14 animal emergencies that should receive immediate veterinary consultation and/or care

14 animal emergencies that should receive immediate veterinary consultation and/or care
By Emily Hoppmann, DVM
There are many times as a pet owner that we aren’t sure when to seek immediate medical attention, even if that means a trip to the ER, or if it is something that can wait. You are always more than welcome to contact us, but if we are closed other important numbers to have include: The Pet Poison Helpline at 1-800-213-6680 and the South Carolina Veterinary Emergency Care Clinic at 1-803-798-3837. To try to take some of the guess-work out of things (especially when your mind goes blank because you are worried about your baby), I have put together a list of true emergency situations.
1. Severe bleeding or bleeding that doesn’t stop within 5 minutes
2. Choking, difficulty breathing or nonstop coughing and gagging
3. Bleeding from nose, mouth, rectum, coughing up blood, or blood in urine
4. Inability to pass feces (stool), or obvious pain associated with passing stool for over 24 hours; especially if associated with vomiting
5. Inability to urinate, frequent trips to the litter box and only producing a small amount of urine or obvious pain associated with urinating. This is especially important in male cats, who are the most likely to become “blocked” and unable to urinate
6. Injuries to your pet’s eye(s). Pet’s eyes get better fast if treated quickly, but also can become very serious, very quickly.
7. You suspect or know your pet has eaten something poisonous (such as any human medications, antifreeze, xylitol, chocolate, rodent poison, etc.)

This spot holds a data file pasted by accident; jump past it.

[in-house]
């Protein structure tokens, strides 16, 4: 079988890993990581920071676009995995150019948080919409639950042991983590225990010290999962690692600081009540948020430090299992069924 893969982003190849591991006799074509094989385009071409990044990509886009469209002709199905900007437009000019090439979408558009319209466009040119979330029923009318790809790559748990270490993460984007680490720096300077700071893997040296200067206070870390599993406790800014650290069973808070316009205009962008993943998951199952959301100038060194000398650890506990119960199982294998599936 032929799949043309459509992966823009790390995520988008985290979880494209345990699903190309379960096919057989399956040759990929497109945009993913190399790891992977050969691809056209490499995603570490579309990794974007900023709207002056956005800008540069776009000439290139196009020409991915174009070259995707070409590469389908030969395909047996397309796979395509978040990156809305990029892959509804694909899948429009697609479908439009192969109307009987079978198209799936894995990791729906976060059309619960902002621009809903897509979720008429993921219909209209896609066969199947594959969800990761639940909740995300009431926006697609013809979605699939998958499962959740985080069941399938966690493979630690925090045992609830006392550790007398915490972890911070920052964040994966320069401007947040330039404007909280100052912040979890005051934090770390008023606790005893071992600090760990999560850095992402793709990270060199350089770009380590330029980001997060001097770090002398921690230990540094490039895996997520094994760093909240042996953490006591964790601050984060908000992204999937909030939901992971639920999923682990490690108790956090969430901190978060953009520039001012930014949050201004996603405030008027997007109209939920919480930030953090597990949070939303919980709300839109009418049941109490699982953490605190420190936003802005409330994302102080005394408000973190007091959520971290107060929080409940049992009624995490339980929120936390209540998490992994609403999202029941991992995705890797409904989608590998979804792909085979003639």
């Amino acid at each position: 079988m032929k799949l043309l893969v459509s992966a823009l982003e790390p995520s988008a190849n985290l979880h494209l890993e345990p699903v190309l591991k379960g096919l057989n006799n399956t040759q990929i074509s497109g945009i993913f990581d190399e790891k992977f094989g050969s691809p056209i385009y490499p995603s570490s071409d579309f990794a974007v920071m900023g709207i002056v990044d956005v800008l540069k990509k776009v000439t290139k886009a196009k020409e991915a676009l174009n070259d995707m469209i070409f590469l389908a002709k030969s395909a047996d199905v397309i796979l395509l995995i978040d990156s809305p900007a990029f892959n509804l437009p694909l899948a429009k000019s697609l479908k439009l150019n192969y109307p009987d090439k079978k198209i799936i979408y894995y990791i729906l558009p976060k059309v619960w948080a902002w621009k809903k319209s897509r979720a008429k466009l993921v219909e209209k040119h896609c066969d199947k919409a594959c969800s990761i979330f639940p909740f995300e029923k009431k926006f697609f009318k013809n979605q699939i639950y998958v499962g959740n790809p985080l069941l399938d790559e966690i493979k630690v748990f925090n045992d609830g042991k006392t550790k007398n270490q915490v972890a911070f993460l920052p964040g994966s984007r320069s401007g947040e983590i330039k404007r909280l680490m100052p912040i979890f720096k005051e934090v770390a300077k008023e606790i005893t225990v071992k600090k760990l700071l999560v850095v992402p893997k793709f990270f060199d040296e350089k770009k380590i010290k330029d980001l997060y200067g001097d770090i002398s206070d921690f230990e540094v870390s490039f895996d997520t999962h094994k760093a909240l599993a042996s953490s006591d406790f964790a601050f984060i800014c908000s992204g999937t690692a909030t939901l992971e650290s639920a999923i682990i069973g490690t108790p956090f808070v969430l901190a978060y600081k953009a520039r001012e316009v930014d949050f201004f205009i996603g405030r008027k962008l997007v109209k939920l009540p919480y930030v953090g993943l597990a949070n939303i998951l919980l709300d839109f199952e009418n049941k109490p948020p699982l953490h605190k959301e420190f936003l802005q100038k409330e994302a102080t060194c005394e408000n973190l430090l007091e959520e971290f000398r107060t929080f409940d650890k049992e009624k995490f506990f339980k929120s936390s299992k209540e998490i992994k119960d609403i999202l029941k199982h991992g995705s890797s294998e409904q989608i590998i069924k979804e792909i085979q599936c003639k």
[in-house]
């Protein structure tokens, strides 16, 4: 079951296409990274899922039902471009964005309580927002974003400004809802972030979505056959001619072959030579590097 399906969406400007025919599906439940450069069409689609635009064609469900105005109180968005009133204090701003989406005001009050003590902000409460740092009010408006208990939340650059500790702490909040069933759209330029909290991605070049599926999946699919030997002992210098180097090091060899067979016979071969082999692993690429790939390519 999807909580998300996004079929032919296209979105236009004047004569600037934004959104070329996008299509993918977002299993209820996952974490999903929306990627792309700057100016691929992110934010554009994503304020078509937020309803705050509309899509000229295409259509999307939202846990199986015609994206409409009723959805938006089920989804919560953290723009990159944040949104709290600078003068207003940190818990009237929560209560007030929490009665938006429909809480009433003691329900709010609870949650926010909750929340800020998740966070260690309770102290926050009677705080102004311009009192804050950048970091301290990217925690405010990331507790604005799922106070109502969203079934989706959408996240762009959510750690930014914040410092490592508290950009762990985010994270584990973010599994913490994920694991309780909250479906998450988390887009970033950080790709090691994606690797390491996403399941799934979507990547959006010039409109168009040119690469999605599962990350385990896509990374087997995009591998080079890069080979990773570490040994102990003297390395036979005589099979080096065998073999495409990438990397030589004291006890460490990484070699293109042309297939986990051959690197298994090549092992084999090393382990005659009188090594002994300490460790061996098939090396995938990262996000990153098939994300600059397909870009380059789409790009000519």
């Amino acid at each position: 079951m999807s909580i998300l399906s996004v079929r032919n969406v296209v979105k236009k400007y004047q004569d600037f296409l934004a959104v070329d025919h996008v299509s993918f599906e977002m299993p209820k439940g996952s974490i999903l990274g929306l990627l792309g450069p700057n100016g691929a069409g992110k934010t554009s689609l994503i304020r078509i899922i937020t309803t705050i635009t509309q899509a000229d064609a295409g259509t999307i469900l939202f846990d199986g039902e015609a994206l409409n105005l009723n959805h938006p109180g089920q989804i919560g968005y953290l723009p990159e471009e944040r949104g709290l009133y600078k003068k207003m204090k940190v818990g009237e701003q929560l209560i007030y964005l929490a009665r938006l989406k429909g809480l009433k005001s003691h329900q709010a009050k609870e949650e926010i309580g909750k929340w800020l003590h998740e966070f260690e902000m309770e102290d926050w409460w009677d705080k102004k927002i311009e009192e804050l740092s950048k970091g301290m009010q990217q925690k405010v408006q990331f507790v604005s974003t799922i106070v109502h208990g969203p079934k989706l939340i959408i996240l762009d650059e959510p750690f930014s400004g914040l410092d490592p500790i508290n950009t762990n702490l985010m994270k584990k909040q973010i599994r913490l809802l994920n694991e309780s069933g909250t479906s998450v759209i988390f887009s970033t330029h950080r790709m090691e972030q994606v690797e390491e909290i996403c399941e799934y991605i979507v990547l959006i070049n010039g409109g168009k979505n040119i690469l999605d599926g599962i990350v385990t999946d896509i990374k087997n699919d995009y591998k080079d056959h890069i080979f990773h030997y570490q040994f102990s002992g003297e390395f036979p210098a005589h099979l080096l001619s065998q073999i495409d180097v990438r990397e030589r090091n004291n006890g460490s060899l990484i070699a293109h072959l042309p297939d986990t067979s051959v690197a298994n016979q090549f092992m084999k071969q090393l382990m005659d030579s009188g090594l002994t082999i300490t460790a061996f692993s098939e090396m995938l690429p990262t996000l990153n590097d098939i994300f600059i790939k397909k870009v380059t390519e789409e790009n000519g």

8. Seizures and/or staggering occurring within a short time of each other (called clusters)
9. Fractured bones, severe lameness or inability to move leg(s). If you notice that your pet’s front half and back half are not moving the same way, that could indicate severe damage to the spinal cord and needs to be addressed immediately. You can also see your pet standing on the wrong side of his paw.
10. Obvious signs of pain or extreme anxiety – this can include heavy panting, shaking, isolating from the rest of the family
11. Heat stress or heatstroke – often you will find your pet laying down and unable to get up or walk in a coordinated fashion.
12. Severe, recurrent vomiting – more than 2 episodes in a 24-hour period, or if the vomiting is combined with obvious illness, contains blood, or is occurring along with any of the other problems listed here
13. Refusal to drink for 24 hours or more – even if offered ice cubes or low sodium chicken broth in the water in increase the flavor
14. Unconsciousness

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